[Peer Observation: Miss R]
was written in the Fall of
2001, as part of my teaching
Disclaimer: This work is
entirely my own. I bare all
responsibility for the
contents of this paper. All
opinion are my original work
and any quotes or ideas of
other authors are footnoted.
Peer Observation: Miss R
Miss R’s classroom is very open. Half of the students’ desks are each side of the room; they
are turned in toward the middle so that students face each other. There is a large walkway
down the center of the classroom which provides the teacher easy access to each student.
The teacher’s desk is tucked into the back of the room, away from the focus of the class. In
the front of the room is an overhead projector and screen to support discussion and
lectures. The walls are filled with posters to encourage students. There is space to display
Miss R greets students as they walk into class. In a typical day, the students spend the
first ten minutes writing in their journals. This allows them the an opportunity to practice
their writing skills and gives Miss R time to take care of administrative tasks such as
taking roll and returning students work. The students’ journals are collected once a
week. Miss R checks for content and amount written. She looks closely at 2 or 3 entries
and comment on what the students have written. She it not overly critical of grammar as
these journals are intended to help the students better express their ideas.
When students’ have finished with their daily journals, Miss R takes a few minutes to go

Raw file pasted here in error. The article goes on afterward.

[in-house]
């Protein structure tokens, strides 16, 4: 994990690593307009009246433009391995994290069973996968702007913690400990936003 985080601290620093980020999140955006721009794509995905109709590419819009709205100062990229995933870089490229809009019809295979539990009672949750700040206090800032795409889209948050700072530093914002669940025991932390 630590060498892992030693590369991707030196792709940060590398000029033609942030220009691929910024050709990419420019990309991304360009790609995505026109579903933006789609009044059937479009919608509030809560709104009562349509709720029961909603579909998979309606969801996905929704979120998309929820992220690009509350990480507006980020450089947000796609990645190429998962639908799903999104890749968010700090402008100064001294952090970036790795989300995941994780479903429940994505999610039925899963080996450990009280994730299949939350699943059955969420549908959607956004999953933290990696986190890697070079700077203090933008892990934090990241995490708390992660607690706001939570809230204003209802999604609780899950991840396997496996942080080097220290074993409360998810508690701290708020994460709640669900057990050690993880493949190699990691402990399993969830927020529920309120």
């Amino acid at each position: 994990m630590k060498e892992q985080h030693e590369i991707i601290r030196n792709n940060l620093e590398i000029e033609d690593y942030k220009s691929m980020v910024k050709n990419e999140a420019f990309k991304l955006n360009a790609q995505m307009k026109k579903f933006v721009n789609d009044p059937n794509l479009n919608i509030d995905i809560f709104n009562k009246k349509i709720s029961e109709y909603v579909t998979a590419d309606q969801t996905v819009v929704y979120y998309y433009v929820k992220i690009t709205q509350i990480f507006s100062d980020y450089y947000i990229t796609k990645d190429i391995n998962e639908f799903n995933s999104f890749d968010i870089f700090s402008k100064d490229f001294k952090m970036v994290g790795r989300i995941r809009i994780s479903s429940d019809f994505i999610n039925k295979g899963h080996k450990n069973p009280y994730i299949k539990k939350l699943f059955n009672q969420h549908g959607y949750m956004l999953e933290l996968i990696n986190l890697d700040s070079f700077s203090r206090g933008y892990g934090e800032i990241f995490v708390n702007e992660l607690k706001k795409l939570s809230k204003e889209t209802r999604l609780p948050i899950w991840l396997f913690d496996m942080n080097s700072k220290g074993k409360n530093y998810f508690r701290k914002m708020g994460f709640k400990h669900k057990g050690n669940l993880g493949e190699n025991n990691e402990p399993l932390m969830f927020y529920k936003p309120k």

over the previous days work and checks in with the students about the progress they are
making in their journals. Miss R reminds students of the smiley face tricks, these are
techniques students can use to monitor their own writing. She explains how these can be
put into action and reminds the students of an opportunity for extra credit if they use this
method in their journals.
Next, the class discusses ways to break up paragraph in order to better understand the
material being read. Miss R uses a method called Expository Paragraph Outline to help the
class break up what they have just read. This helps them to understand what is going on
in the text and students will reverse this method later on to assist in their own writing.
This is a good exercise for getting the students involved and Miss R takes every
opportunity to draw her students out. She involves them, asks them questions and gives
them plenty of positive feedback and support.
Miss R has a sweet soft-spoken manner. It is difficult to imagine her ever raising her voice
in anger. Instead one expects and can observe patience and genuine concern for her
students. When necessary students receive gentle corrections, never rushed or angered
comments. Miss R’s students seem comfortable asking her questions. She has developed
good rapport with her class. She interjects short personal stories throughout her lectures
to illustrate points she is making. The Expository Paragraph Outline takes the up most of
the rest of the class period. Miss R uses the last five minutes of class to review important